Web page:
Memory Lane: Ending another Sweet 16 drought

Memory Lane: Ending another Sweet 16 drought


This week: If it beats Miami, Illinois will reach the Sweet 16 for the first time since 2005. In 2001, the Illini ended a much-longer Sweet 16 drought by winning twice in Dayton.

Date: March 19, 2001

Headline: Business done, Illini pack bags for Texas sun


DAYTON, Ohio – Breaking down the wall to the Sweet 16 certainly was rewarding for Illinois.

Finding a forecast calling for 80 degrees and plenty of sun on the other side was an added bonus.

"San Antonio is beautiful this time of year," said center Marcus Griffin, one of the few Illini familiar with a city called every Texans' second home. "You can wear shorts. You don't need jeans, you don't need coats. You can just relax."

Fourth-ranked Illinois, of course, would have played on an outdoor court in Anchorage if it meant making the Sweet 16. That Friday's trip to the Midwest Regional semifinal against Kansas requires sun screen is better news for the legion of Illini fans expected to make the trip than it is for the players.

They won't have much time by the pool. For the first time since 1989, they'll still be in uniform.

"We were picked to lose by now," Griffin said. "I'd like to hear what everybody is saying about Illinois basketball now."

Here's a summation after Sunday's 79-61 romp against ninth-seeded Charlotte at Dayton Arena:

– The top-seeded Illini (26-7) are the NCAA tournament's most dominant first-weekend team. Their combined margin of victory – 60 points – is the most since Duke won its first two games by 62 points in 1999.

– They're playing with a smile on their face at a time when most teams are nervous nellies.

– Best yet, they don't have to answer any more questions about early-round flops.

"That's a big relief," Sean Harrington said, sounding a bit like Kansas coach Roy Williams, who earlier Sunday brought a toy monkey to his news conference and set it on the podium as opposed to his back.

"I don't know what was on anybody else's back," Cory Bradford said. "I just know we had a huge ape on ours."

Thanks to Sunday's dominating effort, the hairy hanger-on didn't make it through baggage check, making the short flight to Savoy all the more enjoyable.

"We feel this is the biggest win Illinois has had in a long time, at least since '89," Bradford said. "Maybe the biggest win ever."

The Illini have a chance to top it Friday night on CBS.

"Our goal is not to get to the Sweet 16," UI coach Bill Self said. "But it's a relief that we are there. It's a measuring stick."

One that's been out of reach for too long, the UI suffering four second-round setbacks since its trip to the Final Four. If this season's team – with its Big Ten championship, its Big Ten Player of the Year, its high RPI, its No. 1 seed and its tournament-proven coach – didn't make it, shock might have set in for a fan base on the edge.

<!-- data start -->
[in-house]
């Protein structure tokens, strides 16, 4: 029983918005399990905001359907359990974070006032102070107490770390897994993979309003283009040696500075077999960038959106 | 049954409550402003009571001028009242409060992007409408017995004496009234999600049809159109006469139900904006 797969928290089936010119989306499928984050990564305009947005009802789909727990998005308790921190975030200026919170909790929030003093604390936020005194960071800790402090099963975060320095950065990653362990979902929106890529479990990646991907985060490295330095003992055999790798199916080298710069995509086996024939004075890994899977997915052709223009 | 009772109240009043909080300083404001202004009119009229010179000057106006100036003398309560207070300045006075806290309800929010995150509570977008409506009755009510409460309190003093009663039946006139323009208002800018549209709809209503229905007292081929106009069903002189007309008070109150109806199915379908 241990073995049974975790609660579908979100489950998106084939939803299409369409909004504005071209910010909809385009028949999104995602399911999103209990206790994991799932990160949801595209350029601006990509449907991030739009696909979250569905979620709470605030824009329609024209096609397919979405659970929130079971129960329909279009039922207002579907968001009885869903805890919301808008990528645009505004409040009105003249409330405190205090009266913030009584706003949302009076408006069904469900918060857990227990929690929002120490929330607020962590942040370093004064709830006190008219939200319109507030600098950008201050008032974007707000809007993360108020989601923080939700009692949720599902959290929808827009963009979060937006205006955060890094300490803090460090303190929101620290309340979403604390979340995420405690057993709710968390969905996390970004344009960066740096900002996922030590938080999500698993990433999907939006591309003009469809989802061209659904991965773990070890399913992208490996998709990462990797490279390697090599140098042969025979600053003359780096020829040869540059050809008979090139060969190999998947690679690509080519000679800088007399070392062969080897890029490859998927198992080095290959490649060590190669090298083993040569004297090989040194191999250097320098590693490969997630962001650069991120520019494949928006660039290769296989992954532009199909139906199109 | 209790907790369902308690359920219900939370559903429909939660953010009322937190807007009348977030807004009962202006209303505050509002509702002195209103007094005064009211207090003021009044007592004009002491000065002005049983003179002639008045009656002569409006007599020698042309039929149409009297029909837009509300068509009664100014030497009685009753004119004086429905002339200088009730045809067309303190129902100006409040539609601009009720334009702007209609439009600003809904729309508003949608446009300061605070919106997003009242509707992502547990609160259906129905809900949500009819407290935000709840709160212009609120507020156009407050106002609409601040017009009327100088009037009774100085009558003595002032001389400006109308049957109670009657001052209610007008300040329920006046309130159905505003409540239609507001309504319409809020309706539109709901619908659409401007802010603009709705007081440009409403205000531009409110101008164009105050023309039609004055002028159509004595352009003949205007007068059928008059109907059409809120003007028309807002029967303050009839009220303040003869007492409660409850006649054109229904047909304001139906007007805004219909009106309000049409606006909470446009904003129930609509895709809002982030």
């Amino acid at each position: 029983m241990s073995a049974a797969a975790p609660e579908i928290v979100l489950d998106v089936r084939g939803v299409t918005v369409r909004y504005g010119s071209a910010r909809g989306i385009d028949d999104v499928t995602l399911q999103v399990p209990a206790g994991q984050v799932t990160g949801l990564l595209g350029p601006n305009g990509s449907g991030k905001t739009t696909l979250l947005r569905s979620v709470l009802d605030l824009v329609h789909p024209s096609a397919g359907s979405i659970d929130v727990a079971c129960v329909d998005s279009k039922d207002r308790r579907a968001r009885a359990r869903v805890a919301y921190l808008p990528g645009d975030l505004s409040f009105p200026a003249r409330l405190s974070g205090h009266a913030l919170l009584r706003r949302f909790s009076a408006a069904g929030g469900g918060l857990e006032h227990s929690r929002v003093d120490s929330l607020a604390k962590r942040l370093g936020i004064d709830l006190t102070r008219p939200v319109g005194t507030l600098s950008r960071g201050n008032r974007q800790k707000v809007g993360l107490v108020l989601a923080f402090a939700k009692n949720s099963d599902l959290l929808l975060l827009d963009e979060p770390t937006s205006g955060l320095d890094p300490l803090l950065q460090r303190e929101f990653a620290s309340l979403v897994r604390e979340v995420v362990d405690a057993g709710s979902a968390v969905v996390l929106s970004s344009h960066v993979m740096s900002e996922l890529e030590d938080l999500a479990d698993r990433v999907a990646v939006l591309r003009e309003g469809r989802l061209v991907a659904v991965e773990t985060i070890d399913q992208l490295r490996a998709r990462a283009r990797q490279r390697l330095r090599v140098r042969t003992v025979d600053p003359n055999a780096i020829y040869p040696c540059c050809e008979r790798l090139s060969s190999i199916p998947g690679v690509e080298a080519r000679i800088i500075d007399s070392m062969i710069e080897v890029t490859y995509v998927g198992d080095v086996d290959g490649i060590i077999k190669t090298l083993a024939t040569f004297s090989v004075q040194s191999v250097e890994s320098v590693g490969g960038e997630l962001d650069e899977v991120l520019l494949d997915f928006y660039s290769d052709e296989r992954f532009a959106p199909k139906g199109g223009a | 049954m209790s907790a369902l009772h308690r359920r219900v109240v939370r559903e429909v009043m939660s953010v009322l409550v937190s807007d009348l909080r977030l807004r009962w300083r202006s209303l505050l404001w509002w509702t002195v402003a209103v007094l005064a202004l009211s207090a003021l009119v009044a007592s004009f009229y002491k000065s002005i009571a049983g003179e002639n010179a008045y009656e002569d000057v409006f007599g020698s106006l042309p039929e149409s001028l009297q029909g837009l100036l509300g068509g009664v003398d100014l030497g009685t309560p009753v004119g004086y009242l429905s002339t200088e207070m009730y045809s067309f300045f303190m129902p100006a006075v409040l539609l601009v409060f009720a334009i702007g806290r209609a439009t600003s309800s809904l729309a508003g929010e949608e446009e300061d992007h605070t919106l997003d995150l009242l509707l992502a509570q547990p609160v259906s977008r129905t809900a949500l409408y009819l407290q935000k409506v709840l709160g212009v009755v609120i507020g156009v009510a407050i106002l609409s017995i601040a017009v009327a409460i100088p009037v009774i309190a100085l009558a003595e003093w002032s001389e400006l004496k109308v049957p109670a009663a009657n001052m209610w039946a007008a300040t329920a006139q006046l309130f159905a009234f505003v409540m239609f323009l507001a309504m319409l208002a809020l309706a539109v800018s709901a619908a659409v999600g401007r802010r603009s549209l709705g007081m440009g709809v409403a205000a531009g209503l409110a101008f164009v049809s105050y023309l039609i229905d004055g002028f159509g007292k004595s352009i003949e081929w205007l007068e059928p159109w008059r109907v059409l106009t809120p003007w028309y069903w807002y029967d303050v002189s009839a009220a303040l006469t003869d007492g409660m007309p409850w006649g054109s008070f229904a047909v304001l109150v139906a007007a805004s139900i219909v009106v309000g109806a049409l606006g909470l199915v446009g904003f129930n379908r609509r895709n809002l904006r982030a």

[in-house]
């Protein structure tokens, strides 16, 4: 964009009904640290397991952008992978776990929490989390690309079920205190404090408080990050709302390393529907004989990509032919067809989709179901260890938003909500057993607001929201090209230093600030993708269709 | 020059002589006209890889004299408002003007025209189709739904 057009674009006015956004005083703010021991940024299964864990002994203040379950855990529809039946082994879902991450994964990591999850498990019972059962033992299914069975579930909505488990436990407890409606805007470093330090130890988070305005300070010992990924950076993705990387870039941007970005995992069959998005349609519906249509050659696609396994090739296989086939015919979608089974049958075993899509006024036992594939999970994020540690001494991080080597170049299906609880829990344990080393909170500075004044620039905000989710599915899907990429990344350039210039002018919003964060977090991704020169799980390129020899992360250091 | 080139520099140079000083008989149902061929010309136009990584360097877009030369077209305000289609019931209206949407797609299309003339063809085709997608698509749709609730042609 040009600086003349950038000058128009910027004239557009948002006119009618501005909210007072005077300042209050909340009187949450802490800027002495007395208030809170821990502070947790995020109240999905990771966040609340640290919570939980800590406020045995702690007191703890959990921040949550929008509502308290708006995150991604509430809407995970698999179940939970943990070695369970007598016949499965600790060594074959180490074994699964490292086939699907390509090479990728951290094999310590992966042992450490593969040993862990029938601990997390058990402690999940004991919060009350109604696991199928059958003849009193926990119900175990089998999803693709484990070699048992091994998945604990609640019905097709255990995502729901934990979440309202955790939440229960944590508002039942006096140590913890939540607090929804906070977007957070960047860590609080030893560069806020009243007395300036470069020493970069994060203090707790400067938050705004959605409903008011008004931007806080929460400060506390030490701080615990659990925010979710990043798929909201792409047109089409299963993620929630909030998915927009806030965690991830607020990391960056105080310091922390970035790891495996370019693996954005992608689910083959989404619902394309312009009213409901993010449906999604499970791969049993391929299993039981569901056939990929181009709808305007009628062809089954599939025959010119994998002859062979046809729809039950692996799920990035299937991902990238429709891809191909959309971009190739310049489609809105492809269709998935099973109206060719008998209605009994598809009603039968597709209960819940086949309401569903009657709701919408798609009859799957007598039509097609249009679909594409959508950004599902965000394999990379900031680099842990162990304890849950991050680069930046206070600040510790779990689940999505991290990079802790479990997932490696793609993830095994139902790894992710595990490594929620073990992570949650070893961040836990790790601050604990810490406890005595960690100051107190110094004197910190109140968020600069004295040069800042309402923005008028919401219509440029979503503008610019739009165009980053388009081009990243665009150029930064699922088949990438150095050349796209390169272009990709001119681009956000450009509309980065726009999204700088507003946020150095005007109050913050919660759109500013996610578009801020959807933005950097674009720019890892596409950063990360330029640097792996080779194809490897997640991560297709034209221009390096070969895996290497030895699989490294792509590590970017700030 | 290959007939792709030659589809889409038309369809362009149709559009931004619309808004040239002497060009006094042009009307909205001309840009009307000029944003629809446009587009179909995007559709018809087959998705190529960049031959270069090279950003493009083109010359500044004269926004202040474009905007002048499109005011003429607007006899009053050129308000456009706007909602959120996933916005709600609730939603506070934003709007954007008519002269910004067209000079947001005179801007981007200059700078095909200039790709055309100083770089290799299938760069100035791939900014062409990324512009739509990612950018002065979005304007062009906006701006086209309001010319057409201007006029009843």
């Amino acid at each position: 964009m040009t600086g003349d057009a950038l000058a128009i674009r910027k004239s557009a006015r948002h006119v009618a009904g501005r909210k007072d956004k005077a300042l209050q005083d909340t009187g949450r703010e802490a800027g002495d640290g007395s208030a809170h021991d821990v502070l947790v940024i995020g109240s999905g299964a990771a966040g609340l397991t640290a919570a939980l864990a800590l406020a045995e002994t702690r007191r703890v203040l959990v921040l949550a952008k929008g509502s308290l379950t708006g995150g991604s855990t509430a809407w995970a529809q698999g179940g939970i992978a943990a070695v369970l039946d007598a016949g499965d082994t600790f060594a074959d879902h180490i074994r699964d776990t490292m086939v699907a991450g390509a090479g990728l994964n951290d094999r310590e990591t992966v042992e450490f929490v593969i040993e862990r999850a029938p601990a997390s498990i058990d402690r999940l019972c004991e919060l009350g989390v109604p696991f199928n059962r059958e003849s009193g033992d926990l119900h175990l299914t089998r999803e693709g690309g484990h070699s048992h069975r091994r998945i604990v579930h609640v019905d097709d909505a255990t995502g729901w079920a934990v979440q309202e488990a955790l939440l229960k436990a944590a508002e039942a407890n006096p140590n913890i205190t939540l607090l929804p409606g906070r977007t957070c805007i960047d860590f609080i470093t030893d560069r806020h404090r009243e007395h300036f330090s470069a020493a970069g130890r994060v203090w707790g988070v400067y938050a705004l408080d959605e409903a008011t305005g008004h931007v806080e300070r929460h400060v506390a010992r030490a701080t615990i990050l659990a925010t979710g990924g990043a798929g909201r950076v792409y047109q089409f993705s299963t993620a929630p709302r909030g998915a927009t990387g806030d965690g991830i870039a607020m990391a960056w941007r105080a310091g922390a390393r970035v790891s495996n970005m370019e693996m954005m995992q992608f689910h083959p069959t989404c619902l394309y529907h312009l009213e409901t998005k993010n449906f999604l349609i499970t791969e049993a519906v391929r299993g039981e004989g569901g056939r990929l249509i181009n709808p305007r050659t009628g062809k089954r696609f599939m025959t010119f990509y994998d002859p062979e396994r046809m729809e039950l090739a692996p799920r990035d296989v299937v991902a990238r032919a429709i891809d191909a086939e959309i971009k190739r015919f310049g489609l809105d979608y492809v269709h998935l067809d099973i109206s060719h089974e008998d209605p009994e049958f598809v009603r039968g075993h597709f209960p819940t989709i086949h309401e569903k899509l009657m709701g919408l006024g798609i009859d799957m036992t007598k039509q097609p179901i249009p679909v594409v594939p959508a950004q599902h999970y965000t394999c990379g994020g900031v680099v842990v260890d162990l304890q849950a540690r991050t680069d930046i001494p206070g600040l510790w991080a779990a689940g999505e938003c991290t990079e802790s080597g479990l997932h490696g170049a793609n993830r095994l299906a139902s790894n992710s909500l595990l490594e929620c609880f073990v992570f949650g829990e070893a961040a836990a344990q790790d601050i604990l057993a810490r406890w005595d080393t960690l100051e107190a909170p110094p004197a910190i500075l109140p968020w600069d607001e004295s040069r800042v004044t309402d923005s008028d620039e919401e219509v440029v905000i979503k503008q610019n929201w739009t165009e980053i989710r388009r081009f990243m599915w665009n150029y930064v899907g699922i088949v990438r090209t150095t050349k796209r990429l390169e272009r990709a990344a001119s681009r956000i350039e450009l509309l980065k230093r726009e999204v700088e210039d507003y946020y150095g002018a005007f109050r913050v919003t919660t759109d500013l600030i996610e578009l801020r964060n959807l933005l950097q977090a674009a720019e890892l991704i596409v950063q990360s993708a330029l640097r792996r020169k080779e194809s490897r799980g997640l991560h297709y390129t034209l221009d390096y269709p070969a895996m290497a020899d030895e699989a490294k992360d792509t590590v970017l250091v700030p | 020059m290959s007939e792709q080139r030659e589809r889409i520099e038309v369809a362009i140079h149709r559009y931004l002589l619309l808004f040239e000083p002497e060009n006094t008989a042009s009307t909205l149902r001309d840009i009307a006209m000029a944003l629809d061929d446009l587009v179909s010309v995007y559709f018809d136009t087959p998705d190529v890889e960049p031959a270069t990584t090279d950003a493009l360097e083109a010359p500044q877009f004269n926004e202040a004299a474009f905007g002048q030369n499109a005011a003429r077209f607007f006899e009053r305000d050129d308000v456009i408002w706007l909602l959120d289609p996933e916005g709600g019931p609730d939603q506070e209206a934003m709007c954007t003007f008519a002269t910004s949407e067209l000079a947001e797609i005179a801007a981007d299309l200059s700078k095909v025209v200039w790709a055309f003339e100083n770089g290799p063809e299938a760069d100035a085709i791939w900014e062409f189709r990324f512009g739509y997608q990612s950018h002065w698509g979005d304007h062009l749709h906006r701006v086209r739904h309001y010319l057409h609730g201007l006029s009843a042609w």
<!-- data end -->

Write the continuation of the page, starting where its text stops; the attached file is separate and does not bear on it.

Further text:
"If we did not do what we did today, then you could look back and say, 'It's been a pretty good year,' " Self said. "Now we can say we've had a really good year. To make it great, we have to do something else."

A start would be to reach the Elite Eight. Have we mentioned Illinois hasn't been there, either, since 1989?

"I guess the monkey's still on our backs," Bradford said.

"Until we win a national championship," Griffin said.

The Illini – even though they had reason to – were careful not to celebrate too much Sunday, realizing they accomplished simply what the other No. 1 seeds did: advance on schedule.

How they did it turned heads, however. The Conference USA champs and one of nation's best freshmen never saw it coming, their six-game winning streak coming to a quick end. Brian Cook again played with confidence, scoring a team-high 16 points. Slowed by a cold, Frank Williams was double-double trouble with 11 points and 10 rebounds. Griffin put the defensive clamps on Charlotte star Rodney White (nine points on 4-of-13 shooting). And Sergio McClain played as if an IHSA title was on the line.

"We didn't want to go out of here sad-faced, saying we shoulda, we coulda, we woulda," McClain said. "A lot of people were doubting us. We wanted some respect."

Consider it done.

"They're as classy a team as we've played all year," said Charlotte coach Bobby Lutz, who had his choice of adjectives. Talented and hard-nosed would have applied, too.

"Hey, it's not over yet," Williams said. "It's a long season ahead of us. It may be two weeks, it may be one week. The pressure is still on us."

For a moment Sunday, the pressure was lifted. Players mingled with family and friends in the empty arena as UI officials began making plans for San Antonio (call 1-800-DOME for tickets). The coaching staff was able to wind down after days holed up in a hotel room breaking down film. The athletic director was handing out pats on the back.

The Illini, who preach about enjoying the moment, were practicing their motto.

"Last year at this point, we were all disappointed," Griffin said. "Some people didn't to talk to anybody. Right now, everyone's happy."

Even if classes are back in session and one of the more storied programs in college basketball is on tap. Kansas looked as if Danny Manning still was on the roster in dismantling Syracuse 87-58 in Sunday's opener.

"If you think you can walk past them, they're going to embarrass you," Frank Williams said.

That's another problem for another day.

"There's a lot I love about this team," Self said. "One of the things is they work hard and like challenges and play the best under brighter lights.

"There's certainly no brighter lights than the tournament."